“Whilst NHS providers have successfully realised nearly £20bn of savings over the last four years, everyone acknowledges that providers can’t carry on realising 4% efficiency savings each year without extra investment.
“The ‘so-called’ efficiency factor of 3.8 per cent proposed today is therefore both unrealistic and unsustainable. It is, effectively, a straight forward cut branded as efficiency and is likely to mean that providers of ambulance, community, mental health and hospital services will end 2015-16 over £1.1bn in deficit.
“We are pleased to have won our long-standing case over the marginal tariff for emergency admissions which Monitor and NHS England have effectively conceded by moving the current arbitrary 30 per cent to a new 50 per cent rate. We strongly welcome this shift as the first step to the abandonment of this policy which has failed in its stated aim of stopping demand for A&E services rising.
“However, much more should be done for our chronically underfunded emergency services. We need swift progress towards developing more appropriate payment mechanisms in urgent and emergency care to support NHS providers in the acute, mental health, community and ambulance sectors.
“Commissioners must also ensure they are investing the withheld marginal tariff funding in a transparent and effective way if we are to truly ease the funding crisis facing urgent and emergency care services.
“We also welcome the announcement that NHS England and Monitor will consider proposals from local health economies to move to entirely new models of funding emergency care in 2015-16.
“Too little progress has been made in developing payment systems to better support providers of community and mental health services who are facing rising levels of demand.
“This is now urgent because the early indication about how the new mental health access targets in 2015-16 will be implemented through the service development fund is key and we urge NHS England and Monitor to properly cost and test these proposals with providers to ensure they are credible and deliver best value for patients.
“We need an urgent debate on whether the allocated £80m to support new mental health access targets is sufficient and the best way of distributing it.
“We are disappointed by the proposals to create a new marginal rate for specialised services which is simply a price cut of over £200m from funding for care for the most vulnerable patients with complex and rare conditions.
“It is disappointing that the discredited marginal rate for emergency care is now being introduced for specialised care. Rather than tackling the underlying cost and price issues this approach will only shift budgetary pressures from the national commissioner NHS England to NHS frontline services.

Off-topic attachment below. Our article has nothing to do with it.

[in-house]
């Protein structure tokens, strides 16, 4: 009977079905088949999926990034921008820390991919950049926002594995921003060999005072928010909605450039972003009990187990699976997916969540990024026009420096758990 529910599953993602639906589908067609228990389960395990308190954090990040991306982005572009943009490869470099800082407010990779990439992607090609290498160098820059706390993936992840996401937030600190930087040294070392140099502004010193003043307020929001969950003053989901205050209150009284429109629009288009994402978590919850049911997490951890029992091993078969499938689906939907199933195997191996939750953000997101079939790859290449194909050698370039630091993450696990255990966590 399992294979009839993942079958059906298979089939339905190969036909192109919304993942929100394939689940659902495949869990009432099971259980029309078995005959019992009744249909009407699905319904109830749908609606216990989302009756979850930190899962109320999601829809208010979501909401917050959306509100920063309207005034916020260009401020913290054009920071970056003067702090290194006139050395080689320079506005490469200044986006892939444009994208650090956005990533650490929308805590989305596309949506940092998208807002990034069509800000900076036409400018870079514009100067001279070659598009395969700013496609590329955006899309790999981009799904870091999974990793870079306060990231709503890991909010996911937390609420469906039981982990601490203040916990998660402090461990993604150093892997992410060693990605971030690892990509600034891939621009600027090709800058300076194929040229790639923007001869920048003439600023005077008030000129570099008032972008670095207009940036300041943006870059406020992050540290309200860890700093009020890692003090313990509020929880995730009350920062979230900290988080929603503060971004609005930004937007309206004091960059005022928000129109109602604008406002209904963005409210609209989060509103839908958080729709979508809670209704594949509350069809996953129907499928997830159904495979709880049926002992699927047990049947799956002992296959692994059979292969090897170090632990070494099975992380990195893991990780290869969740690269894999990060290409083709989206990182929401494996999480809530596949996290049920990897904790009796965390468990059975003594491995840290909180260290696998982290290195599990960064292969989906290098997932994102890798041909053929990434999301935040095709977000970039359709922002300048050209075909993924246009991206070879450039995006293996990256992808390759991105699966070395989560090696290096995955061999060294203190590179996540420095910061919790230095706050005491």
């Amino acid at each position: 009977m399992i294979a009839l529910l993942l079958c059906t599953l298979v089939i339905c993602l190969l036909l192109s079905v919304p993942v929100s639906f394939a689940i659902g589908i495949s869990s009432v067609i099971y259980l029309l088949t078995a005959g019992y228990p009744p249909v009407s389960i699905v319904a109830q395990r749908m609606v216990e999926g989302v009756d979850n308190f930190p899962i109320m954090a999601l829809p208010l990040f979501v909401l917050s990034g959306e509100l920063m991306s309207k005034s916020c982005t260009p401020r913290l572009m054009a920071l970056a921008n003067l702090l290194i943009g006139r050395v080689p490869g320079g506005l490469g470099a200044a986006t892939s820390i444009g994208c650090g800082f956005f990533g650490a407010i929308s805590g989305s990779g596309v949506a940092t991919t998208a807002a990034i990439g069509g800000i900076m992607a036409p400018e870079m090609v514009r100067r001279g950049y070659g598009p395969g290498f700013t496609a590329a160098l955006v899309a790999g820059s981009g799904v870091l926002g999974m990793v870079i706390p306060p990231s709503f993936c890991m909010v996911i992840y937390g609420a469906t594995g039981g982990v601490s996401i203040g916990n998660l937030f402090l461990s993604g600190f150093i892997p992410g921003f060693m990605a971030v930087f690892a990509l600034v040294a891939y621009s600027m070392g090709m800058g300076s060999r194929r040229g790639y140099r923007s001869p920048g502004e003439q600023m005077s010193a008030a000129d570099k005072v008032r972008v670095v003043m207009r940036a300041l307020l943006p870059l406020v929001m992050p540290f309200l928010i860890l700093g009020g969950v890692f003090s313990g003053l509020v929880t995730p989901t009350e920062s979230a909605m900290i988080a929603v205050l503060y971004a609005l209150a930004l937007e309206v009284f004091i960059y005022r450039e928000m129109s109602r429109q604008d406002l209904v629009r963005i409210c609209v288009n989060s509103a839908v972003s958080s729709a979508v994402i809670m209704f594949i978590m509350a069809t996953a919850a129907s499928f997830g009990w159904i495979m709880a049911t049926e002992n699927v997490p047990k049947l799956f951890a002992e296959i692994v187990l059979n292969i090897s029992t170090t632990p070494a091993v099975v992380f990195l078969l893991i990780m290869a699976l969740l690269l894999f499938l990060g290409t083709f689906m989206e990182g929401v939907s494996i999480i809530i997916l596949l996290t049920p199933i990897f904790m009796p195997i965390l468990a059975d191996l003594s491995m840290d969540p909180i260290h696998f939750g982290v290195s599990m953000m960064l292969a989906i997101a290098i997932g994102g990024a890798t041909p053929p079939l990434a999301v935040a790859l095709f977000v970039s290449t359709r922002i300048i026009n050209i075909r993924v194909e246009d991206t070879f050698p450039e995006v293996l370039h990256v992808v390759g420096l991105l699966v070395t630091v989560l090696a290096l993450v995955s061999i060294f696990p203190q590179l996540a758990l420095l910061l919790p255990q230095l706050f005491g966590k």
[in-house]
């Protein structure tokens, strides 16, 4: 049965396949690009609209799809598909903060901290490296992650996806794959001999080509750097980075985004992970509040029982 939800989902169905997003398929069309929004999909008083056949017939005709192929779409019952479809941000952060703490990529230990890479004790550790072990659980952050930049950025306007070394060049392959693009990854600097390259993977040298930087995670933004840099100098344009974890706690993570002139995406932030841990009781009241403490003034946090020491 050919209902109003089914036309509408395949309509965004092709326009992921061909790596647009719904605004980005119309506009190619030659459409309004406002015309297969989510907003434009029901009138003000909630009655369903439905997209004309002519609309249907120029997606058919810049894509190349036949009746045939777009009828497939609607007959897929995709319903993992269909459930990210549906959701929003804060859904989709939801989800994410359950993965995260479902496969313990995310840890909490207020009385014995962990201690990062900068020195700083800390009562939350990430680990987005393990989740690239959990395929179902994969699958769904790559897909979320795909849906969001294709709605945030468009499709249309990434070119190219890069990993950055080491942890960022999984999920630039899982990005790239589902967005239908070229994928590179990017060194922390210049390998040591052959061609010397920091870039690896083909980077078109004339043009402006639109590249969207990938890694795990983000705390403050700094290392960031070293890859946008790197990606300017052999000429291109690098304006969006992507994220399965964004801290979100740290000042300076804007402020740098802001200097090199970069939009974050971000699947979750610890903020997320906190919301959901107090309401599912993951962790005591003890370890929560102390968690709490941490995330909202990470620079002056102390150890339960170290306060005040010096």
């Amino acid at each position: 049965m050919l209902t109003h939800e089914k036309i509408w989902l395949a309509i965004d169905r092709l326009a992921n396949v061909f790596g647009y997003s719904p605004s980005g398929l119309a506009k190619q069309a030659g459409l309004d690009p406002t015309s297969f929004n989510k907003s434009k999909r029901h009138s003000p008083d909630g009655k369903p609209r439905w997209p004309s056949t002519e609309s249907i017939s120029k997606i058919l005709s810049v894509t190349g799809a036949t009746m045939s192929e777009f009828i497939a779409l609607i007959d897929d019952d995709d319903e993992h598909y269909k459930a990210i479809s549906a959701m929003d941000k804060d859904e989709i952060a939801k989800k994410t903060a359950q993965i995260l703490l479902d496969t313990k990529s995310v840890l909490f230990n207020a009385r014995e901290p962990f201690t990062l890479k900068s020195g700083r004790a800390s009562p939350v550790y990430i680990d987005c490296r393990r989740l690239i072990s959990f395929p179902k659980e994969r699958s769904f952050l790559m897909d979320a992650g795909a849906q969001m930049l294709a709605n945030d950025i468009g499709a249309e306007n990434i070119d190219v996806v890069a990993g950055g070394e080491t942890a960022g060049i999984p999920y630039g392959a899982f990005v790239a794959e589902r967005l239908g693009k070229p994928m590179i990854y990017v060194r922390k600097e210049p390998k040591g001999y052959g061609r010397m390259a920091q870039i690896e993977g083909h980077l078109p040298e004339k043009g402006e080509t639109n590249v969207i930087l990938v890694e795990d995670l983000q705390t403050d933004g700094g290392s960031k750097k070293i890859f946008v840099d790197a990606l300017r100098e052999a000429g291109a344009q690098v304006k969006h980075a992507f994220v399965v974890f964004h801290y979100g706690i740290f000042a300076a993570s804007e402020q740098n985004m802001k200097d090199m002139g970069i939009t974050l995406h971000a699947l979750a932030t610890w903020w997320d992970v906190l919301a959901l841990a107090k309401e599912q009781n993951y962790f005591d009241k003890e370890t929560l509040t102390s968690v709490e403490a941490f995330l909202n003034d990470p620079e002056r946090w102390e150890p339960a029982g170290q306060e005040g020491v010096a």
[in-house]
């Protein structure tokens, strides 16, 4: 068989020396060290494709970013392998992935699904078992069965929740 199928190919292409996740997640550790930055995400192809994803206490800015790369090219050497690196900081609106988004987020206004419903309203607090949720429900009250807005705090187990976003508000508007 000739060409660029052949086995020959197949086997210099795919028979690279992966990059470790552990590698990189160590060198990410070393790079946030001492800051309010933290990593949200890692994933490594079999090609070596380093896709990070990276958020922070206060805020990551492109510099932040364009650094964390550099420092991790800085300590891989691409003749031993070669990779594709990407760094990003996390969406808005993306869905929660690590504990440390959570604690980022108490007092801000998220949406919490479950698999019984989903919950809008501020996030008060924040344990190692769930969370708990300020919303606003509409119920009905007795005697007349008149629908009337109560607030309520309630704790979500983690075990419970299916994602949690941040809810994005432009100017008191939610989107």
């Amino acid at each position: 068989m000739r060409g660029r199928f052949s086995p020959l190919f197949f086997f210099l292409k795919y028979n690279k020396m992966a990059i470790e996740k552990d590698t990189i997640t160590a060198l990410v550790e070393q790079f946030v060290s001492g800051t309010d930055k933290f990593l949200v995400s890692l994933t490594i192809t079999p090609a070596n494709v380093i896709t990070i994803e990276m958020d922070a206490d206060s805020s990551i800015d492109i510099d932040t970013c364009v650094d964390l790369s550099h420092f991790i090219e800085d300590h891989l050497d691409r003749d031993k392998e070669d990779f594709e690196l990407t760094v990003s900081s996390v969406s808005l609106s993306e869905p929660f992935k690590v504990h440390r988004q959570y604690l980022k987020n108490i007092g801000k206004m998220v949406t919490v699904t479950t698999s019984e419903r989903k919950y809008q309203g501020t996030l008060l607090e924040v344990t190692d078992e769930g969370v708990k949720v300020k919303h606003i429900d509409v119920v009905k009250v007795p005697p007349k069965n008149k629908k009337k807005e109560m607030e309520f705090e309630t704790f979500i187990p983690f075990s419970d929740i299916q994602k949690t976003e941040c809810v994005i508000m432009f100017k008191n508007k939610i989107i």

“These proposals are essentially a second efficiency factor for all providers of specialised services and will greatly affect their ability to maintain and improve these services.
“Without amendment, it is hard to see how these proposals will lead to anything but a deterioration in the quality and financial sustainability of services for patients with the most complex and rare health needs.
“We recognise the arguments around controlling the growth of the specialised commissioning budget and the balance between large specialised and small DGH providers. However, these are complex issues and such a fundamental change requires appropriate evidence and a dialogue with affected providers, which has not adequately happened here.
“We continue to support the evidence-based and consultative approach by Monitor and NHS England where it is being used. There are some major changes here so this consultation must be a genuine engagement exercise rather than just a rubber stamp.
The need for longer term and more sustainable funding regime is urgent. Consequently, we have come together with the NHS Confederation and NHS Clinical Commissioners to make a system-wide response to today’s publication.
“Our members are concerned there is a limit to how much of the same can be done for less and are keen to stress a better balance between this and transforming care by doing things.”
3.15pm Reviewing this afternoon’s Prime Ministers Questions, George Eaton, political editor of The New Statesman, writes that Ed Miliband determined to keep the NHS, his party’s strongest issue, at the top of the agenda.
However, he notes that “some in Labour regard Miliband’s reliance on the NHS as a mark of his weakness and his failure to conquer new political territory”.
3.08pm BREAKING: NHS pricing authorities will require all providers to deliver another 3.8 per cent in efficiency savings next year, while tweaking the controversial “marginal rate” for emergency admissions to ease the financial strain on smaller hospitals, HSJ can reveal.
Under the marginal rate rule, hospitals are paid just 30 per cent of normal prices for all emergency admissions above 2008-09 levels.
However, the national NHS “tariff” for the coming financial year, which will be put out to consultation by Monitor and NHS England later this afternoon, proposes to increase this rate to 50 per cent.
3.00pm The chief executive of the NHS Trust Development Authority has said some trusts will not be authorised for at least another four years.
David Flory last week told the Commons public accounts committee that some of the NHS trusts it is responsible for will not attain foundation trust status until 2018 – two years later than the latest expected date when the organisation was set up in 2012.